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Stanford Report, February 23, 2000

Housing crunch may affect faculty for years to come


With the Bay Area’s housing costs spiraling, palm trees and endless strings of sunny days may no longer be the enticements they once were in recruiting and retaining faculty members. That was one of the conclusions that emerged from a wide-ranging discussion last week at the Faculty Senate.

"Location is an issue that still, we hope, is attractive. This is a good location," said Pat Jones, newly appointed vice provost for faculty development. "Though, if one lives farther away and commuting becomes an issue, the location may not be as much of a plus."

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Jones presented some data that, she said, indicated that the effects of escalating housing costs on recruitment and retention may just be the "tip of the iceberg." During more than an hour of discussion, faculty members repeatedly stressed the importance of addressing recruitment and retention issues by doing more than just throwing money at the problem. While money is certainly necessary, they said, retention problems should be addressed before faculty members get offers from other institutions.

Moreover, they said, the university needs to do more to cultivate a sense of collegiality in all departments and schools that can go a long way in encouraging a potential recruit to come to work here.

Jones presented some figures on recruitment and retention from the 1998-99 academic year. They indicated that during that year 141 faculty were successfully recruited, while efforts to recruit 93 faculty and retain 40 faculty were unsuccessful.

Of the faculty Stanford was unable to recruit, 15 listed housing as the major reason.

"I think one of the most interesting points is really what isn't indicated by these data, which is that housing is not yet a major factor in decisions made as of last year in recruitment or retention," Jones said. "And so this really still is a small number."

But she also noted that 16 of the faculty who could not be recruited cited the related factor of "salary/cost of living" as a reason. And she added that "we all know of colleagues who have decided either not to come or have left because housing was a major issue. And we certainly know of colleagues, especially younger colleagues, not only assistant professors, but some recently tenured associate professors, who are now having families and want larger homes, and this is really having a dramatic effect on quality of life."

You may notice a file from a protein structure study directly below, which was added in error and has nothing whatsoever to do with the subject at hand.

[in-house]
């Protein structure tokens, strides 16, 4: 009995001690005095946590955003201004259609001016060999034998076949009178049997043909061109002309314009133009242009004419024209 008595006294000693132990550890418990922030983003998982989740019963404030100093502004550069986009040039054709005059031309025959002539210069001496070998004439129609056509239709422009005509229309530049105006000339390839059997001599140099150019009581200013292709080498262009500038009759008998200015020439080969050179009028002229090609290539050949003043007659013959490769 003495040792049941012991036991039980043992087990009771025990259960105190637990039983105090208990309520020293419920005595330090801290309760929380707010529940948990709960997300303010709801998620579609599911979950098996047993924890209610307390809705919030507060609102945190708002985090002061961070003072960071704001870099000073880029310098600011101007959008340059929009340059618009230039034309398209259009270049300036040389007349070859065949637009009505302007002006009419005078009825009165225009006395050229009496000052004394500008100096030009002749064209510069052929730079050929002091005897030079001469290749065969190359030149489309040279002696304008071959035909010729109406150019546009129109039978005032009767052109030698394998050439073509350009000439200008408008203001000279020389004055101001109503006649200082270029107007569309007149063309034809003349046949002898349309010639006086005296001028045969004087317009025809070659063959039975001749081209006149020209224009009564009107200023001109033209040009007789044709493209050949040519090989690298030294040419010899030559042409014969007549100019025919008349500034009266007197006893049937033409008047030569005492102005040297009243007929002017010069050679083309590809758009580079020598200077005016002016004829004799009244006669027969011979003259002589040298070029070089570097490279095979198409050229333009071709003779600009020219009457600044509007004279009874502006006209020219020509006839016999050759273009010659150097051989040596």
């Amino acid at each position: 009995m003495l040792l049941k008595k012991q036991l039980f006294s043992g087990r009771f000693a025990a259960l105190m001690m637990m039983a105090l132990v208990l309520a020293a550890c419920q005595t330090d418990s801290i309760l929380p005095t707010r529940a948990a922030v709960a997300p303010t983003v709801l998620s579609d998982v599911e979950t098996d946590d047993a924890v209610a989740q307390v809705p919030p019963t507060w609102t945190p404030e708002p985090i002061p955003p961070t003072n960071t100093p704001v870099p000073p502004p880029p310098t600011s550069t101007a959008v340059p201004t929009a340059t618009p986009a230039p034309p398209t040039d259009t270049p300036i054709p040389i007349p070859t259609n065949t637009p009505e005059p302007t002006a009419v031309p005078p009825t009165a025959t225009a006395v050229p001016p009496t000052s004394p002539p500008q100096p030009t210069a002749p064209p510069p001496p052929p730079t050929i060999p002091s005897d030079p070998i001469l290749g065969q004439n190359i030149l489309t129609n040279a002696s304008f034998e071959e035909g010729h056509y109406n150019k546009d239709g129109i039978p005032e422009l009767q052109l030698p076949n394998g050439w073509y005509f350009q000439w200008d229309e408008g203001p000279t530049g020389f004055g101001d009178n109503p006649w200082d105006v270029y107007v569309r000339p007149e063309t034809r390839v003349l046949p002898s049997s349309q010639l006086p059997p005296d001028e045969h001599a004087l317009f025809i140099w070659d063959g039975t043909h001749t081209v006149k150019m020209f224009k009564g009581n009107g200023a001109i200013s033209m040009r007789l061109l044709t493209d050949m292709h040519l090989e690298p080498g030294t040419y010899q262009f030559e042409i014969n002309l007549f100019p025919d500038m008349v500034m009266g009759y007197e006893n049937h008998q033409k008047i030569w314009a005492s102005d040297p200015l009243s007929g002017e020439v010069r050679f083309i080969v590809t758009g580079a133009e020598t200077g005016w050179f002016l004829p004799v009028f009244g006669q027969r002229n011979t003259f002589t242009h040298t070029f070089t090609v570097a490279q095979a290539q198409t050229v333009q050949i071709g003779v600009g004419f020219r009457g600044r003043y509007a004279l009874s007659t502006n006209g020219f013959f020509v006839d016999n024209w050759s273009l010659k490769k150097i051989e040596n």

The housing issue, she said, points out not only the need to offer attractive housing packages to new faculty but also "it means we should be paying attention to some of these individual factors where we do have some control over the kind of environment we have, how we are viewed by people on the outside we might like to recruit."

Jones said the departments and the university as a whole need to focus more on making Stanford "a place that is supportive as well as a place of outstanding scholarship and commitment to teaching." In addition, Stanford probably could do a better job at recognizing and rewarding faculty members at the time they are awarded tenure, possibly by offering housing money when growing families need to move into larger houses.

While putting emphasis on different points, faculty members had little argument with what Jones had to say.

Robert Simoni, biological sciences, said he has a "special concern about retentions" because losing a faculty member "is an enormously costly event. It would be nice to understand what the full cost of that is."

Richard Popp, senior associate dean at the Medical School, said he is especially concerned at those who leave Stanford "unhappy. . . . A lot of that comes back to the feeling that people aren't interested in them. They don't feel a collegial community," he said.

President Gerhard Casper seized on that point as well, saying departments needed to be "really good places where people want to be and can interact with their colleagues and where their colleagues are interested in them and read their books and their articles and give them comments, including critical comments. . . . If we are attentive to all of that, I think we can come a long way."

Roger Noll, economics, urged his colleagues not to address the cost-of-living issue with a "scattershot" approach. He argued that Stanford, relative to its competitors, has done "extraordinarily well in recruitment and retention during the 1990s. By any measure you want to make, Stanford's relative faculty strength in the year 2000 compared to the year 1990 is substantially stronger.

"How did that come about? In part because we raised one hell of a lot of money," Noll said. "The real question is the sustainability of our current policies over the course of a decade to retain the quality of faculty that we currently have."

He added to the chorus of statements about the importance of a collegial atmosphere.

"There's an enormous amount of variance," depending on the department, he said. "And we spend incredibly little energy and effort learning from each other's experience.

"There are places on campus where the faculty get along, the departments work well. They're happy places and they're mutually supportive. And there are other places where people fight like cats and dogs. But we don't find a mechanism that targets that and solves it." SR